The objective of this study was to identify predictable maternal serum signatures of cortisol metabolism during the first trimester of women who are expected to deliver small-for-gestational-age (SGA) neonates. This prospective cohort study included 112 pregnant women (with and without SGA, n = 56 each). Maternal serum samples were collected at 10–14 gestational weeks to quantify the levels of cortisol and its precursors and metabolites by liquid chromatography-mass spectrometry. Increased maternal serum levels of tetrahydrocortisol (11.82 ± 8.16 ng/mL vs. 7.51 ± 2.90 ng/mL, P < 0.005) and decreased 21-deoxycortisol (2.98 ± 1.36 ng/mL vs. 4.33 ± 2.06 ng/mL, P < 0.0001) were observed in pregnant women carrying SGA fetus. In conjunction with individual steroid levels, metabolic ratios corresponding to the activity of related enzymes were calculated. In addition to increased tetrahydrocortisol/cortisol ratio (P < 0.006), the SGA group showed a significant increase in the two metabolic ratios including cortisol/11-deoxycortisol (P < 0.03) and cortisol/21-deoxycortisol (P < 0.0003). The receiver operating characteristic (ROC) curve generated in combination with three variables of 21-deoxycortisol concentration and two metabolic ratios of cortisol/21-deoxycortisol and tetrahydrocortisol/cortisol resulted in an area under the ROC curve = 0.824 (95% confidence interval, 0.713–0.918). A significant decrease in maternal serum levels of 21-deoxycortisol and an increase in two metabolic ratios of cortisol/21-deoxycortisol and tetrahydrocortisol/cortisol, indicating cortisol biosynthetic rate, represent potential biomarkers for the prediction of SGA in the first trimester.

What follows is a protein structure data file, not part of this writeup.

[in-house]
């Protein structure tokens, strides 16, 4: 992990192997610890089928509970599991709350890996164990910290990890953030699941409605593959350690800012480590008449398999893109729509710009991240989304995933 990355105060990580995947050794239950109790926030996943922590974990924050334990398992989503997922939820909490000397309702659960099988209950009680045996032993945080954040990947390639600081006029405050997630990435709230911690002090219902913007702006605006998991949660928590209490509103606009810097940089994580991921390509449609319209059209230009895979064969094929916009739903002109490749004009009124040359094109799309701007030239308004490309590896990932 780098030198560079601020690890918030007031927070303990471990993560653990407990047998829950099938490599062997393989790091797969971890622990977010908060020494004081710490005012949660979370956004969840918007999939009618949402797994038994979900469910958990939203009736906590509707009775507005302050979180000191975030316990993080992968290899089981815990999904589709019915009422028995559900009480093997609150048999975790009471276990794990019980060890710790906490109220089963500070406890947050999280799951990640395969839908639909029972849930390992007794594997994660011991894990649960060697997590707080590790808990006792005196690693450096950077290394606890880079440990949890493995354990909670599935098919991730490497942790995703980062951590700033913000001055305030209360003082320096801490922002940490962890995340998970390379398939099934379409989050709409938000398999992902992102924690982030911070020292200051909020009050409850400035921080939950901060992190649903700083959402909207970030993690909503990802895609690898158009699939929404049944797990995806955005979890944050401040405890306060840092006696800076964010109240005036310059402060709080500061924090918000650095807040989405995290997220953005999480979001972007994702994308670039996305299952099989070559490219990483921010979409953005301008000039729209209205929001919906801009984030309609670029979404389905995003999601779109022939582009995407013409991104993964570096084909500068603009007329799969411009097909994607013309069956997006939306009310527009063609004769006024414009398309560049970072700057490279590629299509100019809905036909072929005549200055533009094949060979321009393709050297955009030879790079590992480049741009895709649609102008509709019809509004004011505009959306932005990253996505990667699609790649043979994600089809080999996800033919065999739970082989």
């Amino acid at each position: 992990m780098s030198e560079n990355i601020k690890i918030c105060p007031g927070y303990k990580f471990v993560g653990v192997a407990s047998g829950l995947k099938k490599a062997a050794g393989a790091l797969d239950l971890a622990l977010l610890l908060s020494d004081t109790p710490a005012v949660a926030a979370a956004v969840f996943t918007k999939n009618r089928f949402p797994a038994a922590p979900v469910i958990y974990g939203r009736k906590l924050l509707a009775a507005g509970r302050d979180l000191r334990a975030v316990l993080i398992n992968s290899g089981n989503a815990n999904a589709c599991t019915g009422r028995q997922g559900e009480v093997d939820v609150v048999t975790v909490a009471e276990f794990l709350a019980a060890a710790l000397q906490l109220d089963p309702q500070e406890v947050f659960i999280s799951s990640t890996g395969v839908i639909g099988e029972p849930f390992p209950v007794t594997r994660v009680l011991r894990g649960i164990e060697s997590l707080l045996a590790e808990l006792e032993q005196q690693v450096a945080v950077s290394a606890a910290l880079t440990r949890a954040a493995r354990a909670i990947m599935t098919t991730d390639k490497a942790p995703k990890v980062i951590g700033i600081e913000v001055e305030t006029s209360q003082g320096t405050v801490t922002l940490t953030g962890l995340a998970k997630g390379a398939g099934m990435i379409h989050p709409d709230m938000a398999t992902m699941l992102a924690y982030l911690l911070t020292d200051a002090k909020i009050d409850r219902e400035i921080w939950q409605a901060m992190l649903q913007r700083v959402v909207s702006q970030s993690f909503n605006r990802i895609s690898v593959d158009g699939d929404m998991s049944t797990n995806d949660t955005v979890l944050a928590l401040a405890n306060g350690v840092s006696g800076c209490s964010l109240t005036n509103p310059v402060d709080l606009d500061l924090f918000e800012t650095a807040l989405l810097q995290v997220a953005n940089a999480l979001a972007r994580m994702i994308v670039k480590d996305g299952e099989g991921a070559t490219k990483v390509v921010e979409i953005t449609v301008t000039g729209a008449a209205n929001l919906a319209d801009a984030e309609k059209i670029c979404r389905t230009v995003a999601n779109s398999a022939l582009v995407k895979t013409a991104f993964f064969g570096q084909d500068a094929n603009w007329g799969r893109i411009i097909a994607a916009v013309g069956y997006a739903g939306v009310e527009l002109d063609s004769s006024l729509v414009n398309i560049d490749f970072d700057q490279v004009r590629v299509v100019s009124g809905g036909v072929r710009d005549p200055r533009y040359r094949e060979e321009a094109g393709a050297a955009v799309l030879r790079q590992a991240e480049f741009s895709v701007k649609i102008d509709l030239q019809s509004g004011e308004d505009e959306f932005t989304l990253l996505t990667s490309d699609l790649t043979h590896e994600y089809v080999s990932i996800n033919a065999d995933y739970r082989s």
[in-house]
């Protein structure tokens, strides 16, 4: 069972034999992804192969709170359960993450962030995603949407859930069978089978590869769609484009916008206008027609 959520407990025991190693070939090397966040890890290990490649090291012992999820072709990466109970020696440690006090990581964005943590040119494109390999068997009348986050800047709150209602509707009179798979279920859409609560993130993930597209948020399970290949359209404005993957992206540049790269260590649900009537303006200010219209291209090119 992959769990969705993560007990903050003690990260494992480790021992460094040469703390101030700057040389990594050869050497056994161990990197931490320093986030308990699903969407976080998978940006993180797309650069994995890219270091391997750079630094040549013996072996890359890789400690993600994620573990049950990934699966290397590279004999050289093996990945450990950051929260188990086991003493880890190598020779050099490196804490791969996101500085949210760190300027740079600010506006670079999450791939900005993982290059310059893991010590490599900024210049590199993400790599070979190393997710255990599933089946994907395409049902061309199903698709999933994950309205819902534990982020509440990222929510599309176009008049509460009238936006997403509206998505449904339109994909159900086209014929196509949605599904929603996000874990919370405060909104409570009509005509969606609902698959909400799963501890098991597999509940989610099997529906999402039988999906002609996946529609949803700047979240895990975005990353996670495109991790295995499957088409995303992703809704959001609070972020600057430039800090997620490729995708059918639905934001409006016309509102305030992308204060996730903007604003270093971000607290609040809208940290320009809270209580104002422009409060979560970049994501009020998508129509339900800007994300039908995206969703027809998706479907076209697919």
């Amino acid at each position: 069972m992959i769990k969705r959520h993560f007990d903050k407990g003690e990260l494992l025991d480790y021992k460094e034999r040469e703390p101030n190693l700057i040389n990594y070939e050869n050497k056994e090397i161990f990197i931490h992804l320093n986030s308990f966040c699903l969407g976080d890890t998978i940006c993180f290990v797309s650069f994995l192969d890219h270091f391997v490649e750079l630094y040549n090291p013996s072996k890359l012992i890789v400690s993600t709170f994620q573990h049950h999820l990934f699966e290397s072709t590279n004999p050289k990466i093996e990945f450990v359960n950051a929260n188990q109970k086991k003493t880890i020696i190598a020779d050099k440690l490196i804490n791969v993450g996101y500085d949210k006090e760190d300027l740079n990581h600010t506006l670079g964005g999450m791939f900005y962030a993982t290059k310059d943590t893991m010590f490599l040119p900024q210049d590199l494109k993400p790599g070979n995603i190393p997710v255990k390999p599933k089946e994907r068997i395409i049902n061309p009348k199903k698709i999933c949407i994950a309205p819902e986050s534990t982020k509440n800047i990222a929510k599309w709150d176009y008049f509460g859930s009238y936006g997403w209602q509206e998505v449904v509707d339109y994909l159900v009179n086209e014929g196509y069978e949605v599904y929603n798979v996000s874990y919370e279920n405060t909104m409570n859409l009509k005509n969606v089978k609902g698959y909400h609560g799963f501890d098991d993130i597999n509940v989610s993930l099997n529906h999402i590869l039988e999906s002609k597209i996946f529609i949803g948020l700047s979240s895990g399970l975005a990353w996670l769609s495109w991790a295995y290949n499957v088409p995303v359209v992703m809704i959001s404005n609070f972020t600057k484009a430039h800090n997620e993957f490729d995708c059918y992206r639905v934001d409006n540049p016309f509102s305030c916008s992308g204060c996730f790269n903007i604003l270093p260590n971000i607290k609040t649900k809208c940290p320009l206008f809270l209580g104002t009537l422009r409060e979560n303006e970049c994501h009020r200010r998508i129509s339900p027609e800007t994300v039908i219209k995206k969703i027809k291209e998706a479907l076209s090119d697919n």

Bibliographical noteFunding Information:
This study was supported by a grant from the Korea Institute of Science and Technology Institutional Program (Project No. 2E30480), and the Bio & Medical Technology Development Programs (NRF-2016M3A9B6902059) through the Ministry of Science and ICT, and sponsored by the Seoul National University Hospital research fund (03–2018-0400).
© 2021, Society for Reproductive Investigation.
- Cortisol biosynthesis
- Steroid hydroxylase
ASJC Scopus subject areas
- Obstetrics and Gynaecology